Tata Motors, who was once the forerunner for the FICV project has now dropped to third position due to domestic losses.

Tata Kestrel Defence Vehicle
The FICV can be operated by 3 people and can carry 8 armoured infantry men

The Defence ministry of India will soon have its FICV competition where top manufacturers will design a battle vehicle and the best one will be chosen to be mass-manufactured for the army. An FICV is a Future Infantry Combat Vehicle and the company who wins the contest will bag a contract worth Rs. 50,000/- crores. Tata Motors had showcased the Kestrel combat vehicle at the 2014 Defexpo and the company had high hopes of bagging the contract.

Jaguar Land Rover, owned by Tata Motors registered a turnover of Rs. 2.63 lakh crores and net profits of Rs. 13,986 crores which is thrice of the figures recorded by Larsen & Toubro. But when we talk in the Indian context, Tata Motors had a turnover of only Rs. 38,176 crores and net losses of Rs. 4739 crores. The Defence ministry then made it clear that only the India-specific assets, turnovers and profits will be taken into consideration for the project.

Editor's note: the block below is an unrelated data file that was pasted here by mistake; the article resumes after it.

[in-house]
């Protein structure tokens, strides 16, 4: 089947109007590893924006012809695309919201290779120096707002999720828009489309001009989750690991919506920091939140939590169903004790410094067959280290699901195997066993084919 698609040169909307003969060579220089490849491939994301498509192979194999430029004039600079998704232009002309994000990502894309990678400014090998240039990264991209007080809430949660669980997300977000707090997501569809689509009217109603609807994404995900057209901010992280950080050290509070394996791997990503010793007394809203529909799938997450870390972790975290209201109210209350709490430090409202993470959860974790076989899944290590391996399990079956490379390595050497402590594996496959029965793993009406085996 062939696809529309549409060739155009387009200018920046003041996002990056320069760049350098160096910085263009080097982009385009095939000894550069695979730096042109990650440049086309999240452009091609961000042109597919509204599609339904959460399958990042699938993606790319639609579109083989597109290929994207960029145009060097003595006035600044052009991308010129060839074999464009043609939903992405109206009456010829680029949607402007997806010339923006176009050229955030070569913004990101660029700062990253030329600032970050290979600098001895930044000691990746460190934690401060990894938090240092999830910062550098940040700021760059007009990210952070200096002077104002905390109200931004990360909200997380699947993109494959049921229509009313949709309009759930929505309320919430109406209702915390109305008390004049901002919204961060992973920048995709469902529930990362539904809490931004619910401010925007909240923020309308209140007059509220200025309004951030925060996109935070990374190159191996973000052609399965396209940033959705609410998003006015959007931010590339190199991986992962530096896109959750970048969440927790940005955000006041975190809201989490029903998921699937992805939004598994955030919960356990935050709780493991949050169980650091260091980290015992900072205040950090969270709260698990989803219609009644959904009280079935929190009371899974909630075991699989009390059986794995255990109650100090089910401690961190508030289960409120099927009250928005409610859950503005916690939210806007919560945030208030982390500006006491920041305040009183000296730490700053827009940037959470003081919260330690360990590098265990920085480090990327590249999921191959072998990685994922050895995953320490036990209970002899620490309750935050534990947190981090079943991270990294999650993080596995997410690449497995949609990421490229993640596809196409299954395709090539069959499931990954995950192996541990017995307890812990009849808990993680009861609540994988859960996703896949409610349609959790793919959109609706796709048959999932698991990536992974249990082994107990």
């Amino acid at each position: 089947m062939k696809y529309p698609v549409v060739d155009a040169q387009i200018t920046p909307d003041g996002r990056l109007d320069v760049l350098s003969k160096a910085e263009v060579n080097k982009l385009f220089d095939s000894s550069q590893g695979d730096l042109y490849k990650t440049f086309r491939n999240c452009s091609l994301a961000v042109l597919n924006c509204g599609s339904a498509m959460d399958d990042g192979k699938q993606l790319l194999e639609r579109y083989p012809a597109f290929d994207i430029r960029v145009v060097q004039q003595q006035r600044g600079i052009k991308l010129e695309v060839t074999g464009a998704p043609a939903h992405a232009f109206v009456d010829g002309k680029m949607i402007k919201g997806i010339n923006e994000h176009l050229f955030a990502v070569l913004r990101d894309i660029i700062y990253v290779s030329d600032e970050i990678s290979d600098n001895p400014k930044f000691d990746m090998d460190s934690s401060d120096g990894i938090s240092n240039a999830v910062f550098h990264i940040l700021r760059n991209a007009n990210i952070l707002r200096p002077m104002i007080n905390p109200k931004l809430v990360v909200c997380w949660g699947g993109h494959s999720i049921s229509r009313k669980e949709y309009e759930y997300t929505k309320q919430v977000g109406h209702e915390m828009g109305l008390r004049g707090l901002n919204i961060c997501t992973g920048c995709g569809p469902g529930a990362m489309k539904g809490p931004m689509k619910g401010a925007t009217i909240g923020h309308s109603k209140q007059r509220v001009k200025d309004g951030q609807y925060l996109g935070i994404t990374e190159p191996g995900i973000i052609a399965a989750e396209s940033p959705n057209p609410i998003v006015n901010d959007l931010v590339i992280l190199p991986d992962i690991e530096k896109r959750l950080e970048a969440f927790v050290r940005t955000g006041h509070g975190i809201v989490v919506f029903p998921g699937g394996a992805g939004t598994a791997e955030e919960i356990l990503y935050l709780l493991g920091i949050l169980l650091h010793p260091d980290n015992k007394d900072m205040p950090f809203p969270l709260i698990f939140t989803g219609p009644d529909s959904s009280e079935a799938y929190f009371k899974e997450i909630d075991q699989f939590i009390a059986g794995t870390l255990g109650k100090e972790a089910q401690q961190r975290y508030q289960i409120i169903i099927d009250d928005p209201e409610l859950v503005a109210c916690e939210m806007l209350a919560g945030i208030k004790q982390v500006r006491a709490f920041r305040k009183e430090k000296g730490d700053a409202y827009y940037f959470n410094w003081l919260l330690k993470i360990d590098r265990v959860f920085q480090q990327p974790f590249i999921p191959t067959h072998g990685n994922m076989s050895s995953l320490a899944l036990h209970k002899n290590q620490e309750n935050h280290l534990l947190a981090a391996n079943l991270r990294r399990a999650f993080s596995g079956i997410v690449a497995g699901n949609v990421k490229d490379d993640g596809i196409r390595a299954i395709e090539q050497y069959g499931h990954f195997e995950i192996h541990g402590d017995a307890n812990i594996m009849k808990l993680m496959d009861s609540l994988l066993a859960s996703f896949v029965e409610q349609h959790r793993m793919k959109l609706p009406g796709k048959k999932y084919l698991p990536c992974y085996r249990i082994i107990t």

Every company’s commercial eligibility and strength is going to be a significant determinant of who is going to win the project. The ministry made it clear that participants will not be able to claim credit for profits in overseas markets. The eligibility for each of the participating companies is that they should have been registered for 10 years, have capital assets of Rs. 100 crores in India and a turnover of more than Rs. 1000 crores for each of the preceding 3 years. The minimum credit rating should be equivalent to CRISIL/ICRA ‘A’. There should also be no accumulated losses.

Tata Motors might just get eligible for the project but it won’t be the forerunner anymore. However, the company still needs to confirm with the ministry if “no accumulated losses” refers to only the last 5 years, in which case the company will not be eligible for the project. Now the forerunner for the project is going to be L&T while Mahindra will stand at second place, having a turnover marginally higher than Tata Motors who will now stand at the third place.

Other participating companies include Bharat Forge, Pipavav Defence, Rolta India, Punj Lloyd, Titagarh Wagons and the Ordnance Factory Board (OFB). The FICV needs to be a tracked and armoured vehicle that can be operated by 3 crew members and can carry 8 combat-equipped infantrymen into the battle. The weight of the vehicle would have to be 18-20 tonnes but it has not been specified yet. The FICV needs to be amphibious and it must be air-portable in the air force’s IL-76 and C-17 aircrafts. Tata Motors stated that the 2014-15 loss was an aberration and in no way does it signify the company’s financial constraints.

Tata Defence Vehicle
Due to losses in the domestic market, Tata now stands at 3rd position after L&T, Mahindra

Source – Business-Standard.com